A report put out by the Prison Policy Initiative and the American Civil Liberties Campaign for Smart Justice in October 2019 collected what sparse data existed in gender-specific statistics and evaluated and presented them in a format that reflected female prison population trends and their effect on society.
Statistics were gathered from a number of government agencies and broke down the number of females held in facilities across the United States by offense. The report stated that it “answers the questions of why and where women are locked up.”
The report showed women’s incarceration rates growing twice as fast as men’s within the last 20 years. Most states do not have the capacity to house all of these women in their prisons, so more and more are being held in county jails than in prisons. There were 231,000 women incarcerated in America: 53% White, 29% Black, 14% Hispanic, 2.5% American Indian and Alaska Native, 0.9% Asian, and 0.4% Hawaiian or Pacific Islander. Of those, 114,000 are in jails, either serving a sentence, awaiting trial or awaiting transfer to prison.
The report stated that men’s arrests have decreased 30% since the 1980s, yet women’s arrests have remained the same. For juvenile females, status offenses (running away, truancy, incorrigibility, etc.) account for 10% of arrests, while only 3% of male juveniles are incarcerated for such offenses. A major concern here is that these particular offenses are possible responses to abuse and should be treated more conscientiously.
Kansas female prison population increases far exceed nationwide statistics — 60% in the past 20 years while men’s only rose 14%. This has resulted in several adverse effects on women in prison. Overcrowding has become a major issue, with women sleeping in dayrooms reserved for recreation or spending weeks in intake until a bed comes open on the compound. Low-security females with shorter sentences are getting all of the treatment and programs (which are more geared for male prisoners to begin with), leaving medium- or high-security females largely untreated. Lastly, females are more apt to have caregiver duties that conflict with probation or parole regulations resulting in more technical violations.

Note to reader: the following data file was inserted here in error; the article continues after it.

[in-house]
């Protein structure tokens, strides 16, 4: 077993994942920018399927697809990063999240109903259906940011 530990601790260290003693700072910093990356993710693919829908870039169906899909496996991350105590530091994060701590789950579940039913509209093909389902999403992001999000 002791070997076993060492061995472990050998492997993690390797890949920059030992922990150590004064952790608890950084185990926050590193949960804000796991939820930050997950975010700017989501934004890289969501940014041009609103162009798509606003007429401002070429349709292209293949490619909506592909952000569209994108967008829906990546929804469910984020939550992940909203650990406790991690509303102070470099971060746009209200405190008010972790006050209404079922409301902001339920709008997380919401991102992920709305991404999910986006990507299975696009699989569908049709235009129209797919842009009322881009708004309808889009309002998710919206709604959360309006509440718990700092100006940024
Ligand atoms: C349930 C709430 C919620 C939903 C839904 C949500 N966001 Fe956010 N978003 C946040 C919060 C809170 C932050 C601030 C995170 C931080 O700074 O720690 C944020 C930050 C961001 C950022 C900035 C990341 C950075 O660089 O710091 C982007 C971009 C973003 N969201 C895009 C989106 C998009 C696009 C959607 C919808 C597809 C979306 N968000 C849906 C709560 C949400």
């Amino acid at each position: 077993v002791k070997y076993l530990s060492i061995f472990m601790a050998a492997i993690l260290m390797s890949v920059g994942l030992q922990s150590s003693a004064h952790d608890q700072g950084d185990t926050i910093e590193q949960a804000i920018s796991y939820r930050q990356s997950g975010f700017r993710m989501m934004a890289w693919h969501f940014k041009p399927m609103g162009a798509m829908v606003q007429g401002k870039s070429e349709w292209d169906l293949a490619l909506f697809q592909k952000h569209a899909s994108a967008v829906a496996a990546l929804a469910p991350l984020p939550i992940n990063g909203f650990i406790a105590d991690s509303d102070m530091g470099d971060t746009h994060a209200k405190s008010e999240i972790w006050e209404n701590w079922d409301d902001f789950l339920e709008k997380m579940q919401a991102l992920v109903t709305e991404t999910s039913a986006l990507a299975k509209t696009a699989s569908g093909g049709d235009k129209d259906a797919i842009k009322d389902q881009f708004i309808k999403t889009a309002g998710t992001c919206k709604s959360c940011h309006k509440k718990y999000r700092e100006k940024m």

Kansas City Sentencing Commission senior research analyst George Ebo Browne attributed Kansas’ probation and parole violation sanction changes in 2013 for much of the female population growth. No longer can judges use their discretion when sentencing defendants who have violated parole. The judge must consult a “graduated sanctions” chart, and exceptions cannot be made for extenuating circumstances like single household caregiver. “It changed the practice for everyone,” he said. “But how it was applied on the bench greatly impacted women.”
The report cited policing practices for contributing to female population increases. Racial and sexual disparities in traffic stops, arrests and parole/probation violations were significant and with 40% of juvenile females claiming lesbian, bisexual, or questioning and gender non-conforming, they are more susceptible to receiving longer sentences.
The Prison Policy Initiative and the ACLU’s Campaign for Smart Justice hope the report serves as incentive to promote reforms that do not leave women behind and that change polices that have led to discriminatory incarceration.
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